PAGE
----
The Soulages Museum presents a group of prints and engravings by Pierre Soulages in a handsome glass cabinet, which displays sheets, engravings, lithographs and silk-screen prints according to their technical invention. There are also copper plates used for etchings. In this way the exhibition From Picasso to Jasper Johns, while focusing on Aldo Crommelynck, also highlights the craft of the printer and engraver, which finds an echo in the permanent collection. An intaglio printing workshop has been set up in the museum so that visitors can learn more about the American and English painters.

Today's News

December 12, 2014

artnet Auctions offers an impressive selection of work by respected Contemporary artists

Marble head, believed to be of French queen, sold for 1.15 million euros at Piasa auction house

The Bacchic Figure Supporting the Globe by Adrien de Vries realizes $27.9 million

Apple computer sold by Steve Jobs fetches $365,000 at Christie's New York auction

Exhibition at The Soulages Museum pays homage to the great printmaker Aldo Crommelynck

First exhibition of work by Richard Pousette-Dart at Pace Gallery opens in New York

Gilles Ziller and André Juillard display their creations from unforgettable pictures of Blake and Mortimer

'Greece of Origins: Between Dream and Archaeology' on view at the Musée d'Archéologie nationale

Exhibition at Andrea Rosen Gallery presents group of 20th-century masterworks

Hollywood glamour comes to Australia's Museum of Brisbane in lavish world-first exhibition

Brooklyn Museum presents 'Chitra Ganesh: Eyes of Time', featuring a site-specific installation

Condé Nast fashion photography exhibition 'visually stunning and historically important'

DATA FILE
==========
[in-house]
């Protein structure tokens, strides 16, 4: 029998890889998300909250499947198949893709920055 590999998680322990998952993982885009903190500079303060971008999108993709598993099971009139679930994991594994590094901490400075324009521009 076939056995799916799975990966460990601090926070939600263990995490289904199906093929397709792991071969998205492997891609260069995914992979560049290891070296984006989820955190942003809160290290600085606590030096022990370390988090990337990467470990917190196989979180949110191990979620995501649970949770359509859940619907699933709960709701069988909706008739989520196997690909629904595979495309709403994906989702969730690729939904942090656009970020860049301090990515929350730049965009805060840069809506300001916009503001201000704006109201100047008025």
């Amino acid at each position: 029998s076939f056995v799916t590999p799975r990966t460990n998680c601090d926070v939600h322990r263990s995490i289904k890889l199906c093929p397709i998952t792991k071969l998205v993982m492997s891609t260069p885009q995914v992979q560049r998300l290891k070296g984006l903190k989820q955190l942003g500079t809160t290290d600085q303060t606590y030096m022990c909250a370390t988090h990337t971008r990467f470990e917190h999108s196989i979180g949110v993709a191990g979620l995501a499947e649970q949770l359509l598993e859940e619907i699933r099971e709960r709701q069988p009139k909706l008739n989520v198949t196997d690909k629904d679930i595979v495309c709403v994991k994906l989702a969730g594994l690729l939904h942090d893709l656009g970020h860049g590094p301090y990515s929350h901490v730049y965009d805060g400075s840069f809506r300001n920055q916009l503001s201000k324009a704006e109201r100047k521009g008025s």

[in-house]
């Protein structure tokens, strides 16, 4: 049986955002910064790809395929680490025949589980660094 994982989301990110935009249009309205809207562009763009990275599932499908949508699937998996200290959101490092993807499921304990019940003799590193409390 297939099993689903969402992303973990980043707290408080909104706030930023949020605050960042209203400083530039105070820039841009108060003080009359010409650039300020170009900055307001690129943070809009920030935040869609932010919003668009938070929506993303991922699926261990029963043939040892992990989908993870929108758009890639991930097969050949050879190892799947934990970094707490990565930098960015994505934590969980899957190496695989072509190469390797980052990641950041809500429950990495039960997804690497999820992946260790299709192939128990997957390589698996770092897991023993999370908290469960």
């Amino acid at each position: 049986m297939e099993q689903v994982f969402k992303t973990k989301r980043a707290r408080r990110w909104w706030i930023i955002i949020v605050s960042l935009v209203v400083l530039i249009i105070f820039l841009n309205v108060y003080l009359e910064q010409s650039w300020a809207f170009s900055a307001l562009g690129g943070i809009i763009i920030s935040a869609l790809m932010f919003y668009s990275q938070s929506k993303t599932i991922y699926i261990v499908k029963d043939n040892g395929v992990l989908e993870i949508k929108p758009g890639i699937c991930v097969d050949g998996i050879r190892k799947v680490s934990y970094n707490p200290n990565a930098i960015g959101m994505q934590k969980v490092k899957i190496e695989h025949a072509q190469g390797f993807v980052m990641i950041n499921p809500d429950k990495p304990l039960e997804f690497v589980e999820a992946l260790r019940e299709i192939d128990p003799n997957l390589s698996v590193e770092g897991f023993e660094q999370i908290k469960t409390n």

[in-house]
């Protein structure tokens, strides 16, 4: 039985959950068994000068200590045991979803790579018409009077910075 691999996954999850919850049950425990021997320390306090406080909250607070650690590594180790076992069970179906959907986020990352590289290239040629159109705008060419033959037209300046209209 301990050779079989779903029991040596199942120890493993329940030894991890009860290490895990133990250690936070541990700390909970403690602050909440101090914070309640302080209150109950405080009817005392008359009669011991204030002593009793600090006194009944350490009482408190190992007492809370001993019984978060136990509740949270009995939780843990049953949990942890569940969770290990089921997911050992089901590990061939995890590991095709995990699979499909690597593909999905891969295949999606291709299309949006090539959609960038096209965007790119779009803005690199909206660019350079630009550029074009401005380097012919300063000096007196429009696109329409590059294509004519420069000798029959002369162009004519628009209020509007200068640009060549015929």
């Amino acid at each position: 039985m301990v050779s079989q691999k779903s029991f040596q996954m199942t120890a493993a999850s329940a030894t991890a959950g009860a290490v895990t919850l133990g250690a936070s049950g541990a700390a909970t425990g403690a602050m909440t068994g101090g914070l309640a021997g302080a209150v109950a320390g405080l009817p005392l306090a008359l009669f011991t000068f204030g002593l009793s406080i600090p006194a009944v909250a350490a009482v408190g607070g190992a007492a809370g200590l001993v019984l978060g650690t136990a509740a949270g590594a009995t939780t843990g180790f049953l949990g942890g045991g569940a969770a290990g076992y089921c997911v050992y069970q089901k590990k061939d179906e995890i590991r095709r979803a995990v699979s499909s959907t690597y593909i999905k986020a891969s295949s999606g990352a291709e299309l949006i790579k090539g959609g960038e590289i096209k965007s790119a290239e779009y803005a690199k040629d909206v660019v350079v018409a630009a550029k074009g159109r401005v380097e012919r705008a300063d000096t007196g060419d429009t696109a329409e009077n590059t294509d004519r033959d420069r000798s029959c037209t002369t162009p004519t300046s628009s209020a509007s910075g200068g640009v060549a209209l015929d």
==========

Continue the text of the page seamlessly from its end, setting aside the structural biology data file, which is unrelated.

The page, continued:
Malala weeps at sight of bloodied school uniform at the Nobel Peace Center

New works by Japanese artist Taku Obata on view at Jonathan LeVine Gallery

Exhibition chronicles the legacy of artists who address tensions between freedom and control

Pakistani artist Imran Qureshi exhibits at Ikon

Esterio Segura's first U.S. museum exhibition on view at the Museum of Latin American Art

Cristina Fiorenza's latest body of work on view at Gallery Molly Krom

Exhibition at Lookout Gallery features the most recent works by a Russian photographer Jana Romanova

The Ashmolean launches a special online exhibition marking Remembrance Day 2014

First New York solo show for Kenny Rivero opens at Shin Gallery

Yang Fudong's first major solo exhibition in Southeast Asia opens at the NTU Centre for Contemporary Art

German artist Peter Piller opens exhibition at Fotomuseum Winterthur

First comprehensive retrospective of Lynn Hershman;s work opens at ZKM

Most Popular Last Seven Days

1.- Conservation reveals Wellington Collection work was painted by Titian's Workshop

2.- New dinosaur discovered after lying misidentified in university's vaults for over 30 years

3.- Unseen Texas Chainsaw Massacre outtakes and stills sold for a combined $26,880

4.- National gallery reveals conserved Italian altarpiece by Giovanni Martini da Udine

5.- London's Tate Modern evacuated after child falls, teen arrested

6.- Bavarian State Minister of the Arts restitutes nine works of art

7.- Boy thrown from London's Tate Modern is French tourist visiting UK

8.- Child thrown from London gallery has broken spine, legs and arm

9.- £10 million Turner masterpiece may leave British shores

10.- Tourists banned from sitting on Rome's Spanish Steps

Museums, Exhibits, Artists, Milestones, Digital Art, Architecture, Photography,
Photographers, Special Photos, Special Reports, Featured Stories, Auctions, Art Fairs,
Anecdotes, Art Quiz, Education, Mythology, 3D Images, Last Week, .


Ignacio Villarreal
(1941 - 2019)
Editor & Publisher: Jose Villarreal
Art Director: Juan José Sepúlveda Ramírez

Royalville Communications, Inc
Founder's Site. The most varied versions
of this beautiful prayer.
to a Mexican poet.

The First Art Newspaper on the Net. The Best Versions Of Ave Maria Song Junco de la Vega Site Ignacio Villarreal Site
Tell a Friend
Dear User, please complete the form below in order to recommend the Artdaily newsletter to someone you know.
Please complete all fields marked *.
Sending Mail
Sending Successful